Even sports reporters sometimes get an evening off — but that doesn’t mean they won’t spend it watching sports.
I got the opportunity to officially take off my professional hat and just watch a game with friends and family in the stands like 14,000 other fans Wednesday night, something that doesn’t happen very often.
But it was quite a show.
I was in the upper bowl at Vivint Arena as the top-seeded Utah Jazz finished off Memphis in the first round of the NBA Playoffs, exploding to an enormous early lead and cruising to the victory.
I have to admit that it was pretty enjoyable to be looking around, watching the reaction as Donovan Mitchell set the tone as part of a 47-point first quarter.
My nephew and I talked about how that would’ve equated to 188 points if the Jazz had maintained that pace. I didn’t know it then but that would’ve broken the record for the most points ever in an NBA game (the current high was 186 scored by Denver in a triple-overtime game in 1983).
Even though I was there to just watch the game, I still couldn’t keep from breaking down why the Jazz were so effective.
The obvious place to start was with what Utah was doing on offense.
Yes, Mitchell was impressive as he tallied 14 points in less than six-and-a-half minutes but he was far from being the only Jazz player who was playing at a high level.
Utah was attacking in a variety of ways, getting to the rim, pulling up from 10 feet, moving the ball and — of course — hitting 3-pointers (the Jazz made 17 total on Wednesday, nine of which came in the first quarter).
But I also felt like Utah played smart defense, even though the Grizzlies tallied 27 points in the frame. The Jazz were challenging Memphis but did so without fouling (only two fouls in the quarter), which allowed Utah to maintain their offensive flow.
The bottom line was that the quick start allowed Utah to take care of business against a scrappy Memphis team and move on to the second round for the first time since 2018.
But as I sat there, I couldn’t stop thinking about the bigger picture and asking: Is this Jazz team ready to take its place in the pantheon of the great teams in franchise history?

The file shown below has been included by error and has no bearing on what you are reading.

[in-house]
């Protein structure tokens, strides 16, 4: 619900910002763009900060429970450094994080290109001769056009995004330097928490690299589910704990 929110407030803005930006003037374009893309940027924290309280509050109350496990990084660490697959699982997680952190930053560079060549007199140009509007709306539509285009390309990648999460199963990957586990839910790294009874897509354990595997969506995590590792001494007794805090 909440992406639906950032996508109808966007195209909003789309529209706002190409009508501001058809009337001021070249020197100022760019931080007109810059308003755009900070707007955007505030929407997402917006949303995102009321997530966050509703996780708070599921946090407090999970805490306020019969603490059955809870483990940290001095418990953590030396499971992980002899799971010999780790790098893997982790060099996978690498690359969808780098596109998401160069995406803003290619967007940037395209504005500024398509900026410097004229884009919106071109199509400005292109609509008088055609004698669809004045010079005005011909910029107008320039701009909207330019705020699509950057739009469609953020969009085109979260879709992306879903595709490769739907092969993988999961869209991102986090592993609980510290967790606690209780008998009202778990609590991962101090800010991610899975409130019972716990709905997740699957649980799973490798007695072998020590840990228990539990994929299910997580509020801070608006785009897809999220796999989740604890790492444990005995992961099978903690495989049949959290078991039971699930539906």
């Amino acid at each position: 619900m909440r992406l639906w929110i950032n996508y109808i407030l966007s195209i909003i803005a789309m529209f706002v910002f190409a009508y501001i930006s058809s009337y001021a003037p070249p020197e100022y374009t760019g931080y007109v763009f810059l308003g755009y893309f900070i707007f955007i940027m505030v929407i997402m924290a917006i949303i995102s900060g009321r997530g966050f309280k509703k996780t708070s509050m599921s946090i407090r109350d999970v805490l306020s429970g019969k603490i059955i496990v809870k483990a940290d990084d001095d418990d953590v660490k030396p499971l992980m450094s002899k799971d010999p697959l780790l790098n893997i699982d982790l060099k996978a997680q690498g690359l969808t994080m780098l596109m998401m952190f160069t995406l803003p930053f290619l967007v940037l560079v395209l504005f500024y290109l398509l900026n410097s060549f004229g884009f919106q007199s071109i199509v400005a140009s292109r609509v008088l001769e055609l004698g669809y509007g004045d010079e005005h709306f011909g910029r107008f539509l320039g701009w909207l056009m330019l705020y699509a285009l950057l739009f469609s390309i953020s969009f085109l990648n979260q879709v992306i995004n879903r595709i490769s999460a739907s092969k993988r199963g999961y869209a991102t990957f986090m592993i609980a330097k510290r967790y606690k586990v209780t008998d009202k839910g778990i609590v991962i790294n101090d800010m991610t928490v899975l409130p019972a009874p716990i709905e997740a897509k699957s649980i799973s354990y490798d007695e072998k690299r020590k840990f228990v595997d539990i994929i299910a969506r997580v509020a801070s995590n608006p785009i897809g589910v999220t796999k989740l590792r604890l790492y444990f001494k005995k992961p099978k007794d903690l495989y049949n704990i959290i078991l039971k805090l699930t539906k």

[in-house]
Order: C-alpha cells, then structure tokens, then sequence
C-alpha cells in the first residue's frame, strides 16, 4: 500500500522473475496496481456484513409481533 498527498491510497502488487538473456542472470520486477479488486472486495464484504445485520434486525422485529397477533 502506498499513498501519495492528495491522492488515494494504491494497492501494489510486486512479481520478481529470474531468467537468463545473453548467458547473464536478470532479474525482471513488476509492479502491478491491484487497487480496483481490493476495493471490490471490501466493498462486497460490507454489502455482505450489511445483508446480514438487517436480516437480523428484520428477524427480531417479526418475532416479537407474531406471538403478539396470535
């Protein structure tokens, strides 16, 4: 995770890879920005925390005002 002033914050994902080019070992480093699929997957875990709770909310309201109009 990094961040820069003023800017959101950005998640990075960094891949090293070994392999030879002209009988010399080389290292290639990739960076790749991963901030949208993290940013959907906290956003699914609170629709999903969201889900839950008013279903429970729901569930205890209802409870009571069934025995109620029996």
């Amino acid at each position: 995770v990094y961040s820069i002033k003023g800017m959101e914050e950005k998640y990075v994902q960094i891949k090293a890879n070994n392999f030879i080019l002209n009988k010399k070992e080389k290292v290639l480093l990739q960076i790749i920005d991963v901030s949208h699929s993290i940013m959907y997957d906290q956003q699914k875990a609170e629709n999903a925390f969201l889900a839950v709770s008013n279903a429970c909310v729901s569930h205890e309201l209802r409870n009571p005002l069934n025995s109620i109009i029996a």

Here are some of the pros and cons I came up with as I contemplated that question:
The 2020-21 squad became the first Utah team ever to have sole possession of the best record in the league during the regular season (two Jazz teams tied for the top mark in the 1990s). That’s an impressive feat, even though their were fewer games than in a normal season.
When healthy, this team has seven players who could get rolling and put up big numbers (Mitchell, Mike Conley, Bojan Bogdanovic, Rudy Gobert, Royce O’Neale, Jordan Clarkson and Joe Ingles). Utah can also get significant contributions from Derrick Favors and Georges Niang, which allows head coach Quin Snyder to have a number of options as he works his lineups.
Utah can win games at either end of the court. Sometimes they outscore opponents behind lethal long-range bombing and well-executed sets, while in other games they have to rely on Gobert’s rim-protection and O’Neale’s perimeter defensive prowess to slow down opponents. That’s a nice luxury to have in the playoffs, since there are no guarantees how a game will shake out.
The Jazz weren’t incredibly dominant against the Grizzlies, which came in as the No. 8 seed after winning two play-in games. Memphis beat Utah in Game 1 and had chances to push the series deeper in both Game 3 and Game 4. The Grizzlies looked tired in Wednesday’s loss but still made a late push instead of just folding.
The Jazz still have a lot to prove with regards to facing elite teams in multiple games. Most of the teams left in the playoffs have two or three big-name talents who will test Utah in a seven-game series. This team has to be able to be consistent against opponents who have star power.
Just like for every other team, health could be a big factor. Conley’s hamstring acted up against, resulting in him having to leave Wednesday’s game. Mitchell missed a lot of time with ankle issues, which could always become a concern again. The Jazz saw how much impact missing a piece hurt when Bogdanovic was out during the 2020 playoffs.
I can see valid optimistic and pessimistic arguments about what the next few will hold for the Jazz — but the reality is that Utah is in position to climb onto the pedestal of greatness.
That hasn’t happened for a long time.
The Jazz haven’t won more than one game in a second-round playoff series since 2008 and haven’t reached the Western Conference finals since 2007.
I covered a couple of games during the 2007 run that ended in a 4-1 sweep to the San Antonio Spurs, who went on to sweep Cleveland in the NBA Finals.
I also have great memories of the Jazz glory years of Karl Malone, John Stockton and Jeff Hornacek in the mid-1990s, although I was out of the state for most of those runs and didn’t get to see any games in person.
I’ve believed for awhile that Mitchell, Conley and Gobert had the potential to be a title contender.
Now it’s about seeing the potential become reality — and maybe this is the year.